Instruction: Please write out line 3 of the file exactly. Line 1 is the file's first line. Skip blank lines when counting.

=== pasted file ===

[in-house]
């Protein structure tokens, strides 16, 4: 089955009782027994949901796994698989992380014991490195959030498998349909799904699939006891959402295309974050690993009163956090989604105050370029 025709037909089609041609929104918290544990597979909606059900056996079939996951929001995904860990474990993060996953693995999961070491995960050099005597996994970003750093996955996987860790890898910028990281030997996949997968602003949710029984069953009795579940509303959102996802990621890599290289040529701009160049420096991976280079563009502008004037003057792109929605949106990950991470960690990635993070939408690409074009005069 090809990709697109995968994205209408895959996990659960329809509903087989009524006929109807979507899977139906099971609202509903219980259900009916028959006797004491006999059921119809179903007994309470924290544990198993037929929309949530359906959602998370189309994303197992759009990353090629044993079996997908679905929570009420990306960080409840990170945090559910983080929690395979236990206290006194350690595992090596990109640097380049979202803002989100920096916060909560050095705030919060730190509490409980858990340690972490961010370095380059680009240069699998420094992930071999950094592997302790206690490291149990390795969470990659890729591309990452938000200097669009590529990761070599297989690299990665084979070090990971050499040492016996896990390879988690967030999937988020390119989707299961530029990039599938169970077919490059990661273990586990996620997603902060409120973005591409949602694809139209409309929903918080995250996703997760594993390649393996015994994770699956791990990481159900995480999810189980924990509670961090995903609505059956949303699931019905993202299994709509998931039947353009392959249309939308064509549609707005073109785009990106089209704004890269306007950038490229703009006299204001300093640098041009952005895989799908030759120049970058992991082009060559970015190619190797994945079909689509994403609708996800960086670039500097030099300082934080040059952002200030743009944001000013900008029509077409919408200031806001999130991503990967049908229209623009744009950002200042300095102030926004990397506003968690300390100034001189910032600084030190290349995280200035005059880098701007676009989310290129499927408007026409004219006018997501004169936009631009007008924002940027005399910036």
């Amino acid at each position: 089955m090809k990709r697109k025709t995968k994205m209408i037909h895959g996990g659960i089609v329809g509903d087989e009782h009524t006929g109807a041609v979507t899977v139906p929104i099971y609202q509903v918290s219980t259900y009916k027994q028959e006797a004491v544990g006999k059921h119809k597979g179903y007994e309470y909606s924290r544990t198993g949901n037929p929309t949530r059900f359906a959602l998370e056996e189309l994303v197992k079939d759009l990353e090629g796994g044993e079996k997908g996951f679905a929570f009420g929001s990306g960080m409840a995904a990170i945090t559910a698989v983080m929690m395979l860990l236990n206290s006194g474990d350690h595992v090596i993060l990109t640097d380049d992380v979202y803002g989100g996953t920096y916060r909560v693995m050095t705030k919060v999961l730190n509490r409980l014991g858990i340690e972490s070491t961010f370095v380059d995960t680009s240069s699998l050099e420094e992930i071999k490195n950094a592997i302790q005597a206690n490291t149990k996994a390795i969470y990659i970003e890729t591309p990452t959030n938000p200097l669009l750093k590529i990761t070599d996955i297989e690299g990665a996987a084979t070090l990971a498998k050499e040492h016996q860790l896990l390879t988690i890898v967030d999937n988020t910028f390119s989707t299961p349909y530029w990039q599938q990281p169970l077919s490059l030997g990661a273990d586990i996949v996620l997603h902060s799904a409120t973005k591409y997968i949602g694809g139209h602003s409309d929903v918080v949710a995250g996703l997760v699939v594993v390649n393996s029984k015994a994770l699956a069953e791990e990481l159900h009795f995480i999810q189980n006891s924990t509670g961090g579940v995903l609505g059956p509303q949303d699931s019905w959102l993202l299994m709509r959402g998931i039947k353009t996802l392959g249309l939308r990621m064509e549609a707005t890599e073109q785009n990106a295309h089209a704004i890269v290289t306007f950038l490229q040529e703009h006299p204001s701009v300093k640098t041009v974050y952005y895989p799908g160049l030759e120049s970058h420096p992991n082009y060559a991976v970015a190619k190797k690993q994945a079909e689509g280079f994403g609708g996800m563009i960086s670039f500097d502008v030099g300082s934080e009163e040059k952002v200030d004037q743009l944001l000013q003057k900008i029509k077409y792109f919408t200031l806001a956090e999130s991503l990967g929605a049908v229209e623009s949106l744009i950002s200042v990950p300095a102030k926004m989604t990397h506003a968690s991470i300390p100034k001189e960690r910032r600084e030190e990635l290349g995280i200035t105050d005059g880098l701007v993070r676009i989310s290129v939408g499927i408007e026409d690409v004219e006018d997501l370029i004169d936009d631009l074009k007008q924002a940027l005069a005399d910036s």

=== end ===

């Amino acid at each position: 089955m090809k990709r697109k025709t995968k994205m209408i037909h895959g996990g659960i089609v329809g509903d087989e009782h009524t006929g109807a041609v979507t899977v139906p929104i099971y609202q509903v918290s219980t259900y009916k027994q028959e006797a004491v544990g006999k059921h119809k597979g179903y007994e309470y909606s924290r544990t198993g949901n037929p929309t949530r059900f359906a959602l998370e056996e189309l994303v197992k079939d759009l990353e090629g796994g044993e079996k997908g996951f679905a929570f009420g929001s990306g960080m409840a995904a990170i945090t559910a698989v983080m929690m395979l860990l236990n206290s006194g474990d350690h595992v090596i993060l990109t640097d380049d992380v979202y803002g989100g996953t920096y916060r909560v693995m050095t705030k919060v999961l730190n509490r409980l014991g858990i340690e972490s070491t961010f370095v380059d995960t680009s240069s699998l050099e420094e992930i071999k490195n950094a592997i302790q005597a206690n490291t149990k996994a390795i969470y990659i970003e890729t591309p990452t959030n938000p200097l669009l750093k590529i990761t070599d996955i297989e690299g990665a996987a084979t070090l990971a498998k050499e040492h016996q860790l896990l390879t988690i890898v967030d999937n988020t910028f390119s989707t299961p349909y530029w990039q599938q990281p169970l077919s490059l030997g990661a273990d586990i996949v996620l997603h902060s799904a409120t973005k591409y997968i949602g694809g139209h602003s409309d929903v918080v949710a995250g996703l997760v699939v594993v390649n393996s029984k015994a994770l699956a069953e791990e990481l159900h009795f995480i999810q189980n006891s924990t509670g961090g579940v995903l609505g059956p509303q949303d699931s019905w959102l993202l299994m709509r959402g998931i039947k353009t996802l392959g249309l939308r990621m064509e549609a707005t890599e073109q785009n990106a295309h089209a704004i890269v290289t306007f950038l490229q040529e703009h006299p204001s701009v300093k640098t041009v974050y952005y895989p799908g160049l030759e120049s970058h420096p992991n082009y060559a991976v970015a190619k190797k690993q994945a079909e689509g280079f994403g609708g996800m563009i960086s670039f500097d502008v030099g300082s934080e009163e040059k952002v200030d004037q743009l944001l000013q003057k900008i029509k077409y792109f919408t200031l806001a956090e999130s991503l990967g929605a049908v229209e623009s949106l744009i950002s200042v990950p300095a102030k926004m989604t990397h506003a968690s991470i300390p100034k001189e960690r910032r600084e030190e990635l290349g995280i200035t105050d005059g880098l701007v993070r676009i989310s290129v939408g499927i408007e026409d690409v004219e006018d997501l370029i004169d936009d631009l074009k007008q924002a940027l005069a005399d910036s």